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Neighbourly high-rise design wins student award


Media Release – for immediate release

1 December 2009

Neighbourly high-rise design wins New Zealand Institute of Architects Graphisoft Student Design Award 2009

A design for a ‘neighbourly’ high-rise apartment building has won Simon Harrison the New Zealand Institute of Architects Graphisoft Student Design Award 2009

Simon, 33, who studied at Victoria University of Wellington, fought off strong competition from fellow finalists from the country’s three schools of architecture, to take the title of New Zealand’s top architecture student for his final-year project.

The scheme, Urban Neighbours, included design measures and community spaces built into a high-rise high-density apartment building to encourage the formation of a genuine neighbourhood and diverse community.

Jurors praised it as “a compelling investigation of physical, social and commercial aspects of architecture” that excelled on multiple levels.

Simon, who has worked part-time as a care worker to support his studies, said he was “really happy” to have won and his prize of $5000 – plus a trip to Sydney to meet architects there – would help further his research into high-density urban environments.

Sebastian Hamilton and Barrington Gohns of Auckland won the two Highly Commended Awards of trips to Sydney for a joint project that dominated their lives for a year.

The pair, who studied architecture at the University of Auckland, moved out of their respective flats and rented a former art gallery in the basement of a warehouse to house the 10m by 7.5m working model they built for the highly interactive scheme, which explores sensory engagement.

“It didn’t even have bedrooms – just a gallery, kitchen and bathroom and the project took up all the space so we made partitions and slept in very small areas,” said Sebastian.

The award, held annually since 2002 by the NZIA, showcases and acknowledges design excellence in students of architecture.

Four finalists from each of New Zealand’s three schools of architecture are selected, based on a design project undertaken by all the students in their fifth year of study.

Throughout a two day exhibition of their work, finalists outlined their projects to and were questioned by a panel of leading architects comprising NZIA President Richard Harris of Jasmax, Dr Kirsten Orr, senior lecturer and associate head of the School of Architecture University of Technology, Sydney, and Thom Craig of Thom Craig Architects Associates.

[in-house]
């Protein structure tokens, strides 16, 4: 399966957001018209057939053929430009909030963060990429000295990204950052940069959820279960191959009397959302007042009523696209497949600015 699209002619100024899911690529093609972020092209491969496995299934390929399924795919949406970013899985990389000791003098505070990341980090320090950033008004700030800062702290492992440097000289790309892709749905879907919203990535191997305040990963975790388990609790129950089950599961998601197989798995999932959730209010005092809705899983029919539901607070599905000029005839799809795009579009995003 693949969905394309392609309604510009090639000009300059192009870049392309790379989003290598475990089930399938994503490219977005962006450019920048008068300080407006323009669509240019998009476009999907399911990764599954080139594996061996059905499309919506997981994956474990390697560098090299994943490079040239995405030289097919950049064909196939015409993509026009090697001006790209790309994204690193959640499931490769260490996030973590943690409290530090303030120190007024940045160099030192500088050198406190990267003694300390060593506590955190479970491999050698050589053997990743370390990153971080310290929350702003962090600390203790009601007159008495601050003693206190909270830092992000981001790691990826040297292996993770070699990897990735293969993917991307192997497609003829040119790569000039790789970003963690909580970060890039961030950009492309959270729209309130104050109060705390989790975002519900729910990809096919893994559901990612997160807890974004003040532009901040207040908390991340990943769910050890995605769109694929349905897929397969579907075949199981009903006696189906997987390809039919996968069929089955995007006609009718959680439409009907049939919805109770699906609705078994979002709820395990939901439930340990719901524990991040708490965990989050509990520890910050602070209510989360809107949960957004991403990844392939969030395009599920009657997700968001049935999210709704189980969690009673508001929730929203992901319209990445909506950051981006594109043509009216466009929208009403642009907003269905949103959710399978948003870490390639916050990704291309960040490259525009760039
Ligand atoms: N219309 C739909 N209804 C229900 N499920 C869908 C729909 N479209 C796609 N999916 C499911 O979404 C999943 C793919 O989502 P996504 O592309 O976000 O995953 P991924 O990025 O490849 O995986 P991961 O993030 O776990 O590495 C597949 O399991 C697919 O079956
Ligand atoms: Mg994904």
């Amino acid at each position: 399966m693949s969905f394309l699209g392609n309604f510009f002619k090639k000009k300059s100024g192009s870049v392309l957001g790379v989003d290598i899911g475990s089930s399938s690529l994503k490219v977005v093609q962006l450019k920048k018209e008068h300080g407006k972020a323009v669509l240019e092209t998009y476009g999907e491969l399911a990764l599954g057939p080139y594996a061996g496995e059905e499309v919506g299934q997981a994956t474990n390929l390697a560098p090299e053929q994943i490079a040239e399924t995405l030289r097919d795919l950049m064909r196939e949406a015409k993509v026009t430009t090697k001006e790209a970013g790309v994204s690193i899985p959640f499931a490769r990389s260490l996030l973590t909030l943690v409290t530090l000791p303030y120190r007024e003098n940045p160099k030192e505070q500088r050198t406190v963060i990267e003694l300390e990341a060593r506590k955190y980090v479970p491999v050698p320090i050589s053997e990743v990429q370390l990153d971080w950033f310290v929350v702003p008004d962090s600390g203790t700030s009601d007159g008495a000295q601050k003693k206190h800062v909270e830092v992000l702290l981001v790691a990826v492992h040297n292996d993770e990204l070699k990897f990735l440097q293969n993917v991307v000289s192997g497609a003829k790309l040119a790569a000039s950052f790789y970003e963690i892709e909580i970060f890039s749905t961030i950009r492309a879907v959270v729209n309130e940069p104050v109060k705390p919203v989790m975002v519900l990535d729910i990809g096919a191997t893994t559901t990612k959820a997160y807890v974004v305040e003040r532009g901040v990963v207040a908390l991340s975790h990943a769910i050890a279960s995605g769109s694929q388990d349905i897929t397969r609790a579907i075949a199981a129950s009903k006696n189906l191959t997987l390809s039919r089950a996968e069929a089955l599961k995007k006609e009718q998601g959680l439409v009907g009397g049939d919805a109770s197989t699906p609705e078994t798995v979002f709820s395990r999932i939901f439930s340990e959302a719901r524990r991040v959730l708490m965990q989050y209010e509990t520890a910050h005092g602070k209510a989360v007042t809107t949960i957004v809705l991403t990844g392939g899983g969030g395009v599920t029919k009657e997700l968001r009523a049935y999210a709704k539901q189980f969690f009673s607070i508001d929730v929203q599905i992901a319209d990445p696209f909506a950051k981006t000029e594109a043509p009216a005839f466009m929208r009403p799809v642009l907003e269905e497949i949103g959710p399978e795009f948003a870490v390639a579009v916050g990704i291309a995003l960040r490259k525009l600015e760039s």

All finalists were all also presented with an additional prize of an ArchiCAD architectural design software starter pack worth $2,500, by Campbell Yule, managing director of awards sponsor Graphisoft New Zealand

Finalist projects included a folding portable shelter for use in disaster zones, designed by Callum Dowie, 31, of Auckland, who studied at Unitec.

The spacious plywood and polystyrene structure, with walls and roof made of structured insulated panels, comes in hinged sections, which can be stored flat, transported easily and put up by just four people in under two hours.

“It could be of use anywhere in the world from a tsunami in the Pacific to an earthquake in New Zealand,” said Callum. “There is a possibility that it will be used as part of a temporary school in Samoa.”

Jayshree Magan, who designed three ecological laboratories, and her cousin Alisha Patel who designed an underground crematorium, found themselves competing against one another. Both are 23 and studied at Unitec.

Fellow Unitec student Elisabeth Tryland, 26, was also a finalist with her plans for a theatre complex for Albert Park.

University of Auckland finalists also included John Hawkins, 32, from Grey Lynn, with a design for a genetic engineering facility for New Zealand, and Lyannie Tran, from Howick, with a scheme for a high school set over four sites.

VUW finalists included Daniel Davis, 22, who broke new ground in architecture with his project Evolving Digital Morphogenesis, which uses an economic process known as Pareto Optimisation.

Frances Vessey, 24, presented a design for a motel which explores the similarities between the way architecture is represented and experienced and the way it is designed and viewed. Charlotte Hoare, 23, designed a new conference centre and plaza for central Wellington.

The New Zealand Institute of Architects and Graphisoft also provides prizes to the three schools architecture to present to students in the early years of their five-year degree.


ends


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